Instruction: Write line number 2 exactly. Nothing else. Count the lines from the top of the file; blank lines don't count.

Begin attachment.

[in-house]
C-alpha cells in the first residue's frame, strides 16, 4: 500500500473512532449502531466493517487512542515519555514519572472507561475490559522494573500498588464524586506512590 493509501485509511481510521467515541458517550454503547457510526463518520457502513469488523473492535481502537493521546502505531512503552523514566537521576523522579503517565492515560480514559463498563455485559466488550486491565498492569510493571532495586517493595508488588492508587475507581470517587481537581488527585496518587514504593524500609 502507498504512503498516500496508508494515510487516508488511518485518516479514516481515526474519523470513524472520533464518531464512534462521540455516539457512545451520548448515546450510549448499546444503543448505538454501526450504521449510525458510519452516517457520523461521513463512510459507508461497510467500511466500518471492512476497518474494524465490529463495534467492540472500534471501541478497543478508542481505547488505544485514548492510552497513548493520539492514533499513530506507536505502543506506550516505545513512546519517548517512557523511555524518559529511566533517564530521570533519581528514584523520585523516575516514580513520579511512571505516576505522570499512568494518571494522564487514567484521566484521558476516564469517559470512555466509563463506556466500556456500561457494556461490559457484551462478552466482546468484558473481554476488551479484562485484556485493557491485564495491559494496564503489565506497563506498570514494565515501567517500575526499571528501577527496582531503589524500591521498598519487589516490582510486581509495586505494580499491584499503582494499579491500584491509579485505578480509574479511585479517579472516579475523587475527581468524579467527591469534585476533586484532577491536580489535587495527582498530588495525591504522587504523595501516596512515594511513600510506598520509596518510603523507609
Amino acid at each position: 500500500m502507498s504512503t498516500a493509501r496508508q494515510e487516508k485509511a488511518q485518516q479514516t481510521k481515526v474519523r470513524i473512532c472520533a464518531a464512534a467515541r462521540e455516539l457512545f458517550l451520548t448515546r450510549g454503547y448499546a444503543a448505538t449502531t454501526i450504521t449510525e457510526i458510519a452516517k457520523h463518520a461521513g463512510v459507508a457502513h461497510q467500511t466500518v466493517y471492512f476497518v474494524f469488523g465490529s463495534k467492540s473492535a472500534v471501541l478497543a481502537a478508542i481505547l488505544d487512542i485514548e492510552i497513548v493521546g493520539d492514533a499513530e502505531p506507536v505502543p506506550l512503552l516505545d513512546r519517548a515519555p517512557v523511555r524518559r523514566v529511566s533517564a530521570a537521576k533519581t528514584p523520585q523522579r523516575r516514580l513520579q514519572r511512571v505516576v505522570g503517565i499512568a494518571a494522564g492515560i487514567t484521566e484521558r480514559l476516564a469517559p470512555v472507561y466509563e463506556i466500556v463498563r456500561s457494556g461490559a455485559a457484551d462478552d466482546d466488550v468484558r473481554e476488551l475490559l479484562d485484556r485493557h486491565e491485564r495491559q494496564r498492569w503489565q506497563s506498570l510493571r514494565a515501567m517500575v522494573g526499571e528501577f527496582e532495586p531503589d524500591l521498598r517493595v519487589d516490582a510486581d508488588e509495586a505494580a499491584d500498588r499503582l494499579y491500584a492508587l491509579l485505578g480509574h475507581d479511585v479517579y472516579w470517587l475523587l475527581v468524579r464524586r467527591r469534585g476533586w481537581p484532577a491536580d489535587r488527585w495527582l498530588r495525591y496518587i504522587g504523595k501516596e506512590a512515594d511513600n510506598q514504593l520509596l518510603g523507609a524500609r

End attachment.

C-alpha cells in the first residue's frame, strides 16, 4: 500500500473512532449502531466493517487512542515519555514519572472507561475490559522494573500498588464524586506512590 493509501485509511481510521467515541458517550454503547457510526463518520457502513469488523473492535481502537493521546502505531512503552523514566537521576523522579503517565492515560480514559463498563455485559466488550486491565498492569510493571532495586517493595508488588492508587475507581470517587481537581488527585496518587514504593524500609 502507498504512503498516500496508508494515510487516508488511518485518516479514516481515526474519523470513524472520533464518531464512534462521540455516539457512545451520548448515546450510549448499546444503543448505538454501526450504521449510525458510519452516517457520523461521513463512510459507508461497510467500511466500518471492512476497518474494524465490529463495534467492540472500534471501541478497543478508542481505547488505544485514548492510552497513548493520539492514533499513530506507536505502543506506550516505545513512546519517548517512557523511555524518559529511566533517564530521570533519581528514584523520585523516575516514580513520579511512571505516576505522570499512568494518571494522564487514567484521566484521558476516564469517559470512555466509563463506556466500556456500561457494556461490559457484551462478552466482546468484558473481554476488551479484562485484556485493557491485564495491559494496564503489565506497563506498570514494565515501567517500575526499571528501577527496582531503589524500591521498598519487589516490582510486581509495586505494580499491584499503582494499579491500584491509579485505578480509574479511585479517579472516579475523587475527581468524579467527591469534585476533586484532577491536580489535587495527582498530588495525591504522587504523595501516596512515594511513600510506598520509596518510603523507609